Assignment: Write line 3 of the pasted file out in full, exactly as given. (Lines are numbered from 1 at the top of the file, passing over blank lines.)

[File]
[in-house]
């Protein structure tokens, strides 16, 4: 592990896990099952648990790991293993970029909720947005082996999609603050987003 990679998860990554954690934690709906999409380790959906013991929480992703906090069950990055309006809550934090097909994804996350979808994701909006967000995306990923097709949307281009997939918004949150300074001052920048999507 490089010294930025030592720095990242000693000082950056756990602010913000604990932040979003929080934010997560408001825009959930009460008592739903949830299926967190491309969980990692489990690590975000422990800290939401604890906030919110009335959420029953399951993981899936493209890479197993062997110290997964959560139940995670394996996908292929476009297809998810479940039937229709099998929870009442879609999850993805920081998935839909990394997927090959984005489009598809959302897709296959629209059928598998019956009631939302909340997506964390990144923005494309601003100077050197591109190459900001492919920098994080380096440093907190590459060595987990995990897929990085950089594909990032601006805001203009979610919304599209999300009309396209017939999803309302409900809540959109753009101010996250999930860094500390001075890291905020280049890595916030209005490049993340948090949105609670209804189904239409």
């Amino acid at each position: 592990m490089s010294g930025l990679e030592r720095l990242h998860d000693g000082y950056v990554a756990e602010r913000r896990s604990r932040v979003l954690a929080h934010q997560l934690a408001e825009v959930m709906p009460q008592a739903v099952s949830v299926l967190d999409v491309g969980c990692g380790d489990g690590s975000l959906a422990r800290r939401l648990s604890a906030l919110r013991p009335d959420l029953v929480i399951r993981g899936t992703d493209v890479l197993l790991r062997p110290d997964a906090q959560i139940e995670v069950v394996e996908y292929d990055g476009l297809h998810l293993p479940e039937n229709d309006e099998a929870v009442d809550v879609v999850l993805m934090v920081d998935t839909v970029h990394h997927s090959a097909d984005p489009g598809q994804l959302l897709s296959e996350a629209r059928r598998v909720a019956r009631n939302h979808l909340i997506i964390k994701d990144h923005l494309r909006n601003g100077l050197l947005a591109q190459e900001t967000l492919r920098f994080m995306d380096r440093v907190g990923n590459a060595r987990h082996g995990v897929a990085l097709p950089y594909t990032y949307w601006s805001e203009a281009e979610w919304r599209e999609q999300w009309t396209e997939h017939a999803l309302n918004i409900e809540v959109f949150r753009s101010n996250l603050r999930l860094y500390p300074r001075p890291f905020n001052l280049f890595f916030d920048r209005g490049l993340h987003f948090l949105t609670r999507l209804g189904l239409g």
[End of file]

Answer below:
């Amino acid at each position: 592990m490089s010294g930025l990679e030592r720095l990242h998860d000693g000082y950056v990554a756990e602010r913000r896990s604990r932040v979003l954690a929080h934010q997560l934690a408001e825009v959930m709906p009460q008592a739903v099952s949830v299926l967190d999409v491309g969980c990692g380790d489990g690590s975000l959906a422990r800290r939401l648990s604890a906030l919110r013991p009335d959420l029953v929480i399951r993981g899936t992703d493209v890479l197993l790991r062997p110290d997964a906090q959560i139940e995670v069950v394996e996908y292929d990055g476009l297809h998810l293993p479940e039937n229709d309006e099998a929870v009442d809550v879609v999850l993805m934090v920081d998935t839909v970029h990394h997927s090959a097909d984005p489009g598809q994804l959302l897709s296959e996350a629209r059928r598998v909720a019956r009631n939302h979808l909340i997506i964390k994701d990144h923005l494309r909006n601003g100077l050197l947005a591109q190459e900001t967000l492919r920098f994080m995306d380096r440093v907190g990923n590459a060595r987990h082996g995990v897929a990085l097709p950089y594909t990032y949307w601006s805001e203009a281009e979610w919304r599209e999609q999300w009309t396209e997939h017939a999803l309302n918004i409900e809540v959109f949150r753009s101010n996250l603050r999930l860094y500390p300074r001075p890291f905020n001052l280049f890595f916030d920048r209005g490049l993340h987003f948090l949105t609670r999507l209804g189904l239409g």